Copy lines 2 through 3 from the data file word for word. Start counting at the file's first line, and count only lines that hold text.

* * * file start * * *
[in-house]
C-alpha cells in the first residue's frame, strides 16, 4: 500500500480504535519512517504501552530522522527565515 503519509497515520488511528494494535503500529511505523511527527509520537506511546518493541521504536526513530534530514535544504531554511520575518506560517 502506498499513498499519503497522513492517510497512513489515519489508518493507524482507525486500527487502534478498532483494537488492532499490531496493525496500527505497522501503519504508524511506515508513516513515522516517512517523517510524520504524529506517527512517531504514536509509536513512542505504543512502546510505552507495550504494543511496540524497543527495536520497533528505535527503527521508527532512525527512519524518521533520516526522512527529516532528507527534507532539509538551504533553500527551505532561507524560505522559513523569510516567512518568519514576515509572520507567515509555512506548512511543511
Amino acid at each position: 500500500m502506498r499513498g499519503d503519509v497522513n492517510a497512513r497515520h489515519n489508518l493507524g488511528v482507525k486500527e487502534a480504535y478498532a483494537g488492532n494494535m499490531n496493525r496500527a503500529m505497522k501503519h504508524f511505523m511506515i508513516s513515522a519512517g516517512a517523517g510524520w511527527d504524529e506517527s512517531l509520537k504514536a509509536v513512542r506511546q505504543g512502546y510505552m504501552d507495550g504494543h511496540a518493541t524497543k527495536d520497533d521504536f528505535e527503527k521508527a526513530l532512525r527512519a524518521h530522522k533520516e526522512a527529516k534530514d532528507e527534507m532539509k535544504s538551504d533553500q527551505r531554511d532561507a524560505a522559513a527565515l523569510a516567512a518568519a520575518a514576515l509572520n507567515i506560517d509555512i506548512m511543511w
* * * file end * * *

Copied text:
C-alpha cells in the first residue's frame, strides 16, 4: 500500500480504535519512517504501552530522522527565515 503519509497515520488511528494494535503500529511505523511527527509520537506511546518493541521504536526513530534530514535544504531554511520575518506560517 502506498499513498499519503497522513492517510497512513489515519489508518493507524482507525486500527487502534478498532483494537488492532499490531496493525496500527505497522501503519504508524511506515508513516513515522516517512517523517510524520504524529506517527512517531504514536509509536513512542505504543512502546510505552507495550504494543511496540524497543527495536520497533528505535527503527521508527532512525527512519524518521533520516526522512527529516532528507527534507532539509538551504533553500527551505532561507524560505522559513523569510516567512518568519514576515509572520507567515509555512506548512511543511
Amino acid at each position: 500500500m502506498r499513498g499519503d503519509v497522513n492517510a497512513r497515520h489515519n489508518l493507524g488511528v482507525k486500527e487502534a480504535y478498532a483494537g488492532n494494535m499490531n496493525r496500527a503500529m505497522k501503519h504508524f511505523m511506515i508513516s513515522a519512517g516517512a517523517g510524520w511527527d504524529e506517527s512517531l509520537k504514536a509509536v513512542r506511546q505504543g512502546y510505552m504501552d507495550g504494543h511496540a518493541t524497543k527495536d520497533d521504536f528505535e527503527k521508527a526513530l532512525r527512519a524518521h530522522k533520516e526522512a527529516k534530514d532528507e527534507m532539509k535544504s538551504d533553500q527551505r531554511d532561507a524560505a522559513a527565515l523569510a516567512a518568519a520575518a514576515l509572520n507567515i506560517d509555512i506548512m511543511w